Chicago Lags in Homeland Security Report
MELISSA BLOCK, host:
9/11 showed how important it is for emergency workers from different departments to have communications equipment that all works together. It also showed what happens when those communications fail. So for the past five years, federal, state and local agencies have been trying to fix the problem.
The Department of Homeland Security reported today there's been a wide range of success. Some cities, including Washington DC, now have excellent equipment and coordination while others don't. The Chicago area is one of those lagging behind.
Chicago Public Radio's Alex Helmick reports.
ALEX HELMICK: The Department of Homeland Security says Chicago and Cook County need to communicate better in emergency situations. Their first responders need radios and computer systems that mesh quickly in a catastrophe.
George Foresman is the undersecretary for preparedness for the DHS.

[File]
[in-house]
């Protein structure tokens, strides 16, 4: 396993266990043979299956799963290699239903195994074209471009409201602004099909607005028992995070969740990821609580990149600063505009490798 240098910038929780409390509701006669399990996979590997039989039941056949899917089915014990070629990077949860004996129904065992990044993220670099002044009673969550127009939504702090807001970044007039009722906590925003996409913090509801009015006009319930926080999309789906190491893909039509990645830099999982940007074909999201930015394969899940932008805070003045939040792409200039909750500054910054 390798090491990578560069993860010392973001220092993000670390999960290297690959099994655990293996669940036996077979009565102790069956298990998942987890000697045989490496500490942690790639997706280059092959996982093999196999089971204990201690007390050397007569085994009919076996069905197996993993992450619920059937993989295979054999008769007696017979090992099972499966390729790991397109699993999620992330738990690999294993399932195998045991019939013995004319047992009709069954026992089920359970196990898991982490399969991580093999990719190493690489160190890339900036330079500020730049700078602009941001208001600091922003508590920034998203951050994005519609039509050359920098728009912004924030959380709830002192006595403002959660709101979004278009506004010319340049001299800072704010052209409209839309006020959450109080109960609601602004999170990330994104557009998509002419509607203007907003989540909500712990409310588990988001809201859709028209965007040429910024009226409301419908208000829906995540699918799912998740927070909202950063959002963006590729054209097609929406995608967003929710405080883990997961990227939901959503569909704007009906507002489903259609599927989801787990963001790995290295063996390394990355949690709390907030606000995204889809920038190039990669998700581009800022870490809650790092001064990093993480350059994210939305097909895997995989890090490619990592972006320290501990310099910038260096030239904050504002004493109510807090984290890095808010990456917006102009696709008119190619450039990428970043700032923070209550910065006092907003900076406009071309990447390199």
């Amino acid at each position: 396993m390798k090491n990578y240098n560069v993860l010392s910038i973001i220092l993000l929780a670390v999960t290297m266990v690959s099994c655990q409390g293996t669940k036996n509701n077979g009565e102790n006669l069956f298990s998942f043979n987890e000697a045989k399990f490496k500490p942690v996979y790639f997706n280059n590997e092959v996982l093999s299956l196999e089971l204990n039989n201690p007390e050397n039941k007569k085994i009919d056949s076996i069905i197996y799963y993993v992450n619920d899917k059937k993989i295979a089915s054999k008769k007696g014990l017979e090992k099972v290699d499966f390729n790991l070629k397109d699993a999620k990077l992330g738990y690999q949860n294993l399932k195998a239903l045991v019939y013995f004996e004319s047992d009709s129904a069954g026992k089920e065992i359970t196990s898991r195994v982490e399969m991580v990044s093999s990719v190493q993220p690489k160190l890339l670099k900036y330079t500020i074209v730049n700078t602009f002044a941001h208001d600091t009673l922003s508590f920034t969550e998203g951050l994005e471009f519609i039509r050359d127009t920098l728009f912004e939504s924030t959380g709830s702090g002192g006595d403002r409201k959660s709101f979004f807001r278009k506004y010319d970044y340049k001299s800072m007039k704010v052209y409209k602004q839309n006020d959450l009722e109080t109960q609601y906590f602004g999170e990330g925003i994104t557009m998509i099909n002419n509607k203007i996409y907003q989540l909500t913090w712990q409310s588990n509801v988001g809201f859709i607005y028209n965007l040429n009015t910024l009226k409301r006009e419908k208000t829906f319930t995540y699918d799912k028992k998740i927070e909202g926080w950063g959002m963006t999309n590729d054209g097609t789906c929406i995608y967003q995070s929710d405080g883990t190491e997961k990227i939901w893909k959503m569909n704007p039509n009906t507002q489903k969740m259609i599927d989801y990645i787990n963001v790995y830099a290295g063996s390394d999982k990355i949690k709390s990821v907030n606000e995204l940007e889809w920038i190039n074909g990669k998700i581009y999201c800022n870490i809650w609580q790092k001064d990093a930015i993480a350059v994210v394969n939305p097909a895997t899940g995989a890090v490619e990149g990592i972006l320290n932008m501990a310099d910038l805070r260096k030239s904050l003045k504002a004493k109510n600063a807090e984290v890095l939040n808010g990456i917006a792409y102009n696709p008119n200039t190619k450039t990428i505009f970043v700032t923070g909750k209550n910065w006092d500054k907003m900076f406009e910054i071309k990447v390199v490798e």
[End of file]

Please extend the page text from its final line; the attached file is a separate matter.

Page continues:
Mr. GEORGE FORESMAN (Department of Homeland Security): You know, it's about making sure that there's going to be compatibility amongst all of the various different types of communications equipment that is purchased within the Chicago region.
HELMICK: But Chicago Mayor Richard Daley says the city is not at fault.
Mr. RICHARD DALEY (Mayor, Chicago): We have done a tremendous job. You can always improve on anything else, but again, if they're talking about the region outside Chicago about some issue, that's different.
HELMICK: Daley says Chicago's emergency management system is the best in the country. Chicago's chief emergency officer Cortez Trotter says the city's system has proven itself during some recent incidents.
Mr. CORTEZ TROTTER (Chief Emergency Officer, Chicago): You remember the LaSalle Bank Building fire? You remember the blue line derailment? You remember the power outage that the mayor mentioned? You don't get through those with some degree of success without a collaboration and good communication system.
HELMICK: DHS Undersecretary Foresman says the interoperability scorecard is not a pass/fail measure. He says all 75 cities looked at including Chicago have improved since 9/11 but need to continue to get better.
For NPR News, I'm Alex Helmick in Chicago.
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